(75a) Additives to Prevent Coking in Ethylene Furnaces | AIChE

(75a) Additives to Prevent Coking in Ethylene Furnaces


Engel, J. R. - Presenter, TDA Research, Inc.
Srinivas, G. - Presenter, TDA Research Inc.
Karpuk, M. - Presenter, TDA Research, Inc.
Nabity, J. - Presenter, TDA Research, Inc.
Gebhard, S. - Presenter, TDA Research Inc.
Wickham, D. T. - Presenter, Reaction Systems LLC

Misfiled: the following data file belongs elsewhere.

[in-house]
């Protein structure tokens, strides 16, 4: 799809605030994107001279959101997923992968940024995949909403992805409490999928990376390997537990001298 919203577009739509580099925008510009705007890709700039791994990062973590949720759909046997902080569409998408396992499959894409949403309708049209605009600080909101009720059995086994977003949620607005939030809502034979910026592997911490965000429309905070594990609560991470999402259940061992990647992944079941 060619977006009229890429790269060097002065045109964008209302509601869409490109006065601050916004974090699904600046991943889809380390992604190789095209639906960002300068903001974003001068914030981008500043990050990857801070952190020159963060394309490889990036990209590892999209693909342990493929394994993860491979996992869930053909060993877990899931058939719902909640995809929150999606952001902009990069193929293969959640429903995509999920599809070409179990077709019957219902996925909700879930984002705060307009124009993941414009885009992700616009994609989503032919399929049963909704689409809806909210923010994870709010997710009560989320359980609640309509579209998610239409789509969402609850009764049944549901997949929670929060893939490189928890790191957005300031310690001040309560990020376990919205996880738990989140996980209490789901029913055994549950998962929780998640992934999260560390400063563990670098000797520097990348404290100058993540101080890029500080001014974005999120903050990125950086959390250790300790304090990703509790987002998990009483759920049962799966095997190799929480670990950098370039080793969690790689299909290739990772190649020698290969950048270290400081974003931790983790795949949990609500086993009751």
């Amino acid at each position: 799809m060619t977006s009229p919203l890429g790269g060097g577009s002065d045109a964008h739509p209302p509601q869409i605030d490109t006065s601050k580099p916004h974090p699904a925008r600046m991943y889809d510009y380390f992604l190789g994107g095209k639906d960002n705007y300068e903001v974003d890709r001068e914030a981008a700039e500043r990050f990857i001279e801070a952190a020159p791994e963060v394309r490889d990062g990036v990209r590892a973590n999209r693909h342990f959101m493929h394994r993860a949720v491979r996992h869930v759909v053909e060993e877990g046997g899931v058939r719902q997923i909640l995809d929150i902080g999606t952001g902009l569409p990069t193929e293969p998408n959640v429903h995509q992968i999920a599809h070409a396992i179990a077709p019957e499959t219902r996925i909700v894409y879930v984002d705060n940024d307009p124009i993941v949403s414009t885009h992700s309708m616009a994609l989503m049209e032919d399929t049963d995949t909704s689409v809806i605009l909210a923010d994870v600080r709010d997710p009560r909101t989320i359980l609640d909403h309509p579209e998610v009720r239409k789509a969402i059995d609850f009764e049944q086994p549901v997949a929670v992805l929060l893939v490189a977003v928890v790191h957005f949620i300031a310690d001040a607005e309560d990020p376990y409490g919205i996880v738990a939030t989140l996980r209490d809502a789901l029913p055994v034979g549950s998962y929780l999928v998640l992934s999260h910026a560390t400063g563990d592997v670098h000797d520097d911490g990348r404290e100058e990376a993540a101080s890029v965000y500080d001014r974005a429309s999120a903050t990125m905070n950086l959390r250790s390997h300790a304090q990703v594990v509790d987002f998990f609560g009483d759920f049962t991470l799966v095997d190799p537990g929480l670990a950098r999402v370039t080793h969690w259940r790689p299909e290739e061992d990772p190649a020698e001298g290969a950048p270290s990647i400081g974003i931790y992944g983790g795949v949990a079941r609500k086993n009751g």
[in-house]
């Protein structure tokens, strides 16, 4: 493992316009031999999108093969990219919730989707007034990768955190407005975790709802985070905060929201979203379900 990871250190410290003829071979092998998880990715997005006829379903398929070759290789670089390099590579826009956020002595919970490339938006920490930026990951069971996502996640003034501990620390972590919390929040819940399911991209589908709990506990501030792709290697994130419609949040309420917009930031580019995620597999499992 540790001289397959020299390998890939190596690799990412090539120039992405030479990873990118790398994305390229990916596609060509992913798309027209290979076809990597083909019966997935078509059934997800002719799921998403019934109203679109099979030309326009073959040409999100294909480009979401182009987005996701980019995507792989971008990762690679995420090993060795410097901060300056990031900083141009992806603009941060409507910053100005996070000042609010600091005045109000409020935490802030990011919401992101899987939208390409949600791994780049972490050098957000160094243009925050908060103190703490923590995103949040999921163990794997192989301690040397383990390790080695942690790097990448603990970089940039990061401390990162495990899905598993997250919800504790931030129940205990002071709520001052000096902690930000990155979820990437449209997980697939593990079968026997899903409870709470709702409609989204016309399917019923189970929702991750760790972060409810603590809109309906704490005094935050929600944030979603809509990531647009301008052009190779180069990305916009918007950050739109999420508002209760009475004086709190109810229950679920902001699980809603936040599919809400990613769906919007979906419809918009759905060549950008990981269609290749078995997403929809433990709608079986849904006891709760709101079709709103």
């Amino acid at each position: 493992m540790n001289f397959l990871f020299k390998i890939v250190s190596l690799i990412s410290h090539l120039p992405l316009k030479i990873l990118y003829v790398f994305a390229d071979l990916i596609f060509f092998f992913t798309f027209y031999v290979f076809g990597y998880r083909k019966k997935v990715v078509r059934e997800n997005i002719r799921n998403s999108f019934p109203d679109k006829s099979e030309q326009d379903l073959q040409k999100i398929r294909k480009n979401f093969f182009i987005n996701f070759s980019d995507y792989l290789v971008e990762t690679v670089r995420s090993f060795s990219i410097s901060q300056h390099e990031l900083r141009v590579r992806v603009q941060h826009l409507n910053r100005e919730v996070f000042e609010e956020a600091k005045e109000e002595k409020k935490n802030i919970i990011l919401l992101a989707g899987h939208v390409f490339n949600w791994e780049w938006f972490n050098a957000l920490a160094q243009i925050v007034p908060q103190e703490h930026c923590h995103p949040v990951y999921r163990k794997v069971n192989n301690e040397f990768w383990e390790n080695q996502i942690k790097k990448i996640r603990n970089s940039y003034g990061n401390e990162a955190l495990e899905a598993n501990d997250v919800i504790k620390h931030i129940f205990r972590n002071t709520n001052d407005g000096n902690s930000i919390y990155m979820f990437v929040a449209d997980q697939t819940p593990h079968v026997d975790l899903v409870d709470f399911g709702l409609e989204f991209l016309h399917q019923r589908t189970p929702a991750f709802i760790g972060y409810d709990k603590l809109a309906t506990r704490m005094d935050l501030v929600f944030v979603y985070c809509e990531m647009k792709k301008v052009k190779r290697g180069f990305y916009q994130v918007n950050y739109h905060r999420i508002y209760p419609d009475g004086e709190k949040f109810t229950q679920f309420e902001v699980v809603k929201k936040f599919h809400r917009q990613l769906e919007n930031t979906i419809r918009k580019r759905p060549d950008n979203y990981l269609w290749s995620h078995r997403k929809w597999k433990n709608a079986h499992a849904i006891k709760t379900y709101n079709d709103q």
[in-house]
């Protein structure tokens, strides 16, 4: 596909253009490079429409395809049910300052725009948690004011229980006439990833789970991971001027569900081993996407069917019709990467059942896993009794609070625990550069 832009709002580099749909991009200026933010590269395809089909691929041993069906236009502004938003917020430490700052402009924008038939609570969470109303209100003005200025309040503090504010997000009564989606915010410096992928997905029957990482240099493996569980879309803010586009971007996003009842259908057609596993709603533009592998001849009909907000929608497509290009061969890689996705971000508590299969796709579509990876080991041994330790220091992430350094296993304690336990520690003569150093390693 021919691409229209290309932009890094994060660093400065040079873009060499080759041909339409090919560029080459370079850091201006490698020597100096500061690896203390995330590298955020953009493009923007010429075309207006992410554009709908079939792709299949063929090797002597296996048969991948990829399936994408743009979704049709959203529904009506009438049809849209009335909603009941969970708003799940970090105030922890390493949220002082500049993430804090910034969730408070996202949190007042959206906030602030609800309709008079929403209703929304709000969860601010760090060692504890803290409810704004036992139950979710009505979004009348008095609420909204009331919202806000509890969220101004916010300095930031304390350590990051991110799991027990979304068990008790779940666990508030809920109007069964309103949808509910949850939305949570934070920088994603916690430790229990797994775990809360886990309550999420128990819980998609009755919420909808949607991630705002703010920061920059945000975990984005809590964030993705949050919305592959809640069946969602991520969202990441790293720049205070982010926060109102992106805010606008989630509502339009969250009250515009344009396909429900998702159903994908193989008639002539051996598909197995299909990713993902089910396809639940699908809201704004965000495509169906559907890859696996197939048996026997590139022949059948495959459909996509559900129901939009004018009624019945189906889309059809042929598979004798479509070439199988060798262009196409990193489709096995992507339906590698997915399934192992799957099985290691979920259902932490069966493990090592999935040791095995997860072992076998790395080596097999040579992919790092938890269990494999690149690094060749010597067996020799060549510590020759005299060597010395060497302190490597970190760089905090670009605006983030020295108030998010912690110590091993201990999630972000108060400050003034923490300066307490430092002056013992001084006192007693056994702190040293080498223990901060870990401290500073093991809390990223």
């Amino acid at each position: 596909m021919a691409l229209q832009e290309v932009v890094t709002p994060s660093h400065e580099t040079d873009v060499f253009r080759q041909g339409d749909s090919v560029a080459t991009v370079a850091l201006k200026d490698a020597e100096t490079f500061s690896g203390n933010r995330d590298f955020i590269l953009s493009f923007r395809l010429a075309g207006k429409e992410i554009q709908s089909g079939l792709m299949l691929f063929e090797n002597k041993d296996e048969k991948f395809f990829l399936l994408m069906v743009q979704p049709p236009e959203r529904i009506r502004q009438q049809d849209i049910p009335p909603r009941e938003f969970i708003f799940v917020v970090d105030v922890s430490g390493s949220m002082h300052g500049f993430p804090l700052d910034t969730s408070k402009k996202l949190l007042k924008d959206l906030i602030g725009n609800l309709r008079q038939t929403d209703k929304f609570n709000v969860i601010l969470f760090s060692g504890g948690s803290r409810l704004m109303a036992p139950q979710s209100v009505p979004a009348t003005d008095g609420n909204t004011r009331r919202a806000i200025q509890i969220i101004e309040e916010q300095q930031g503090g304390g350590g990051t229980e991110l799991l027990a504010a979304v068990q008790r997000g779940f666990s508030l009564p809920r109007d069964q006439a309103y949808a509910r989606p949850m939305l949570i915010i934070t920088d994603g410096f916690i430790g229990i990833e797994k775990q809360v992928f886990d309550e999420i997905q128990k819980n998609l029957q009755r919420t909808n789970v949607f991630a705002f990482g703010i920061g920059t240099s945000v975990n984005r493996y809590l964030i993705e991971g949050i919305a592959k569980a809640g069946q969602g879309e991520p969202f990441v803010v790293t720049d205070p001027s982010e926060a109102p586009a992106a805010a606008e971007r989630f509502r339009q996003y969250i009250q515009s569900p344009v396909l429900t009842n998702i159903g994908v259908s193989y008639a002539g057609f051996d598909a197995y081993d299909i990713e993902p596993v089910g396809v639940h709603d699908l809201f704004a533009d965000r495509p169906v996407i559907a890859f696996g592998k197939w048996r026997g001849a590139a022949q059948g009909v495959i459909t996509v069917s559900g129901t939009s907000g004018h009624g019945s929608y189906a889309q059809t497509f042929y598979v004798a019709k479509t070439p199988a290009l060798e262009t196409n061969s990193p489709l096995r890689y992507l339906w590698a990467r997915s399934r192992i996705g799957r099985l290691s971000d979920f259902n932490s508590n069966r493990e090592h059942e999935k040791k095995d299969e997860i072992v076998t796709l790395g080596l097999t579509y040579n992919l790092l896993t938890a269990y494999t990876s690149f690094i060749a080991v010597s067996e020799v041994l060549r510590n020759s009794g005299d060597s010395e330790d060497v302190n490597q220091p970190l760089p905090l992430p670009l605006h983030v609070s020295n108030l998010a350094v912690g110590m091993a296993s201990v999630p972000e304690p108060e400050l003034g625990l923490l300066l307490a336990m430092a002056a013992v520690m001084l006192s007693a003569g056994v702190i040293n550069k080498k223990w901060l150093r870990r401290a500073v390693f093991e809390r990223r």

Coke formation in ethylene furnaces during naphtha cracking is produced by a mechanism in which the iron and nickel in the metal reactor walls catalyze the formation of graphitic carbon in the shape of long filaments. The formation of coke on the metal tube walls is thought to be a three step process where 1) hydrocarbons decompose on the hot metal surface, 2) carbon atoms diffuse into the metal lattice where they react with Fe and Ni forming metastable iron and nickel carbides, which then 3) decompose into graphitic carbon and metal according to C2H2n+2 --> C + Fe + Ni --> Fe3C + Ni3C --> Fe + Ni + graphite. The formation of graphitic carbon is a very strong thermodynamic driving force for the reaction. Once graphitic carbon forms in the bulk metal, it creates pressure within crystal structure, causing some small metal particles to become dislodged. In the pyrolytic environment of the naphtha cracking process, the dislodged crystallites continue to catalyze carbon formation, sometimes forming a carbon filament on the back side of the metal particle. Understanding this mechanism for coke deposition is critical to identifying approaches for minimizing coking during naphtha cracking for ethylene production. TDA Research Inc. has identified several additives that block the formation of the metastable carbide intermediates by forming strong, thermally stable surface compounds upon which filamentous coke cannot form. These compounds are stable at temperatures in excess of 1000C (1832F), and in the case of one of our more recent formulations, also resists attack by sulfur. We have conducted laboratory experiments using hot metal tubes to determine how well our additives suppressed coke formation and found that under conditions that would otherwise result in rapid coking, our additives completely blocked filamentous coke formation when used at concentrations as low as 10 ppm (Figure 1). In tests done using stainless steel tube sections, 761 mg of coke was formed in 8 hours when our additive was not used. In contrast, only 58 mg coke was formed in 16 hours when 10 ppm of our additive was used. In addition, microscopic examination showed that the coke that did form was not filamentous (Figure 2). We also found that pretreating the stainless steel tube sections with 10 ppm of our additive for four hours prior to n-heptane cracking, filamentous coke formation was suppressed for up to 40 hours after the flow of additive was stopped. Finally, we tested Inconel 625 and Incoloy 800 HT tube sections at 900C, with and without one of our coke suppression additives and for both alloys, the presence of our additive effectively eliminated the formation of filamentous coke.


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